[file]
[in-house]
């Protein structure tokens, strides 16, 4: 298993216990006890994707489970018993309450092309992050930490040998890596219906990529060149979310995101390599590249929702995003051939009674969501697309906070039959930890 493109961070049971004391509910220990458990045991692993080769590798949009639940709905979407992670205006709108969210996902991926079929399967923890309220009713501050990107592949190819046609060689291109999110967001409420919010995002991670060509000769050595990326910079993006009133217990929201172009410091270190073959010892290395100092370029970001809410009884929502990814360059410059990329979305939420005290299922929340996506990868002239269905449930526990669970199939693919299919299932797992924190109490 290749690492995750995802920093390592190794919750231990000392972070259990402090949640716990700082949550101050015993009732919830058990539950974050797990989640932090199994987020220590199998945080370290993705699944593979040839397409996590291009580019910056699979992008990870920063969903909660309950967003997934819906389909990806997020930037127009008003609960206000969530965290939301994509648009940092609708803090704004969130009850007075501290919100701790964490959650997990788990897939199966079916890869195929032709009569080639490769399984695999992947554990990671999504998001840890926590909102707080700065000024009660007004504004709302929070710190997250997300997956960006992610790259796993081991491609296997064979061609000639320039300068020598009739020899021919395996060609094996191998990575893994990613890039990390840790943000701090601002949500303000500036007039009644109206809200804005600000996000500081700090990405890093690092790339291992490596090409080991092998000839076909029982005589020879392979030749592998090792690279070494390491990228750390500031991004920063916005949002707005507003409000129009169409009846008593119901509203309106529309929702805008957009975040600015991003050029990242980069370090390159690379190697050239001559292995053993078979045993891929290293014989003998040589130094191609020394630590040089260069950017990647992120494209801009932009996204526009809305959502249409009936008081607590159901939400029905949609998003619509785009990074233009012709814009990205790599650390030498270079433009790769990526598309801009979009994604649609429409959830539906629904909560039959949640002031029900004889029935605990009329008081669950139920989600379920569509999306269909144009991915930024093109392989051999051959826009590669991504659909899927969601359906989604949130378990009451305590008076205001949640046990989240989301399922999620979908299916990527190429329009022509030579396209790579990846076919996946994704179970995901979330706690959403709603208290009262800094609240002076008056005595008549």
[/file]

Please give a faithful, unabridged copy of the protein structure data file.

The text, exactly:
[in-house]
């Protein structure tokens, strides 16, 4: 298993216990006890994707489970018993309450092309992050930490040998890596219906990529060149979310995101390599590249929702995003051939009674969501697309906070039959930890 493109961070049971004391509910220990458990045991692993080769590798949009639940709905979407992670205006709108969210996902991926079929399967923890309220009713501050990107592949190819046609060689291109999110967001409420919010995002991670060509000769050595990326910079993006009133217990929201172009410091270190073959010892290395100092370029970001809410009884929502990814360059410059990329979305939420005290299922929340996506990868002239269905449930526990669970199939693919299919299932797992924190109490 290749690492995750995802920093390592190794919750231990000392972070259990402090949640716990700082949550101050015993009732919830058990539950974050797990989640932090199994987020220590199998945080370290993705699944593979040839397409996590291009580019910056699979992008990870920063969903909660309950967003997934819906389909990806997020930037127009008003609960206000969530965290939301994509648009940092609708803090704004969130009850007075501290919100701790964490959650997990788990897939199966079916890869195929032709009569080639490769399984695999992947554990990671999504998001840890926590909102707080700065000024009660007004504004709302929070710190997250997300997956960006992610790259796993081991491609296997064979061609000639320039300068020598009739020899021919395996060609094996191998990575893994990613890039990390840790943000701090601002949500303000500036007039009644109206809200804005600000996000500081700090990405890093690092790339291992490596090409080991092998000839076909029982005589020879392979030749592998090792690279070494390491990228750390500031991004920063916005949002707005507003409000129009169409009846008593119901509203309106529309929702805008957009975040600015991003050029990242980069370090390159690379190697050239001559292995053993078979045993891929290293014989003998040589130094191609020394630590040089260069950017990647992120494209801009932009996204526009809305959502249409009936008081607590159901939400029905949609998003619509785009990074233009012709814009990205790599650390030498270079433009790769990526598309801009979009994604649609429409959830539906629904909560039959949640002031029900004889029935605990009329008081669950139920989600379920569509999306269909144009991915930024093109392989051999051959826009590669991504659909899927969601359906989604949130378990009451305590008076205001949640046990989240989301399922999620979908299916990527190429329009022509030579396209790579990846076919996946994704179970995901979330706690959403709603208290009262800094609240002076008056005595008549």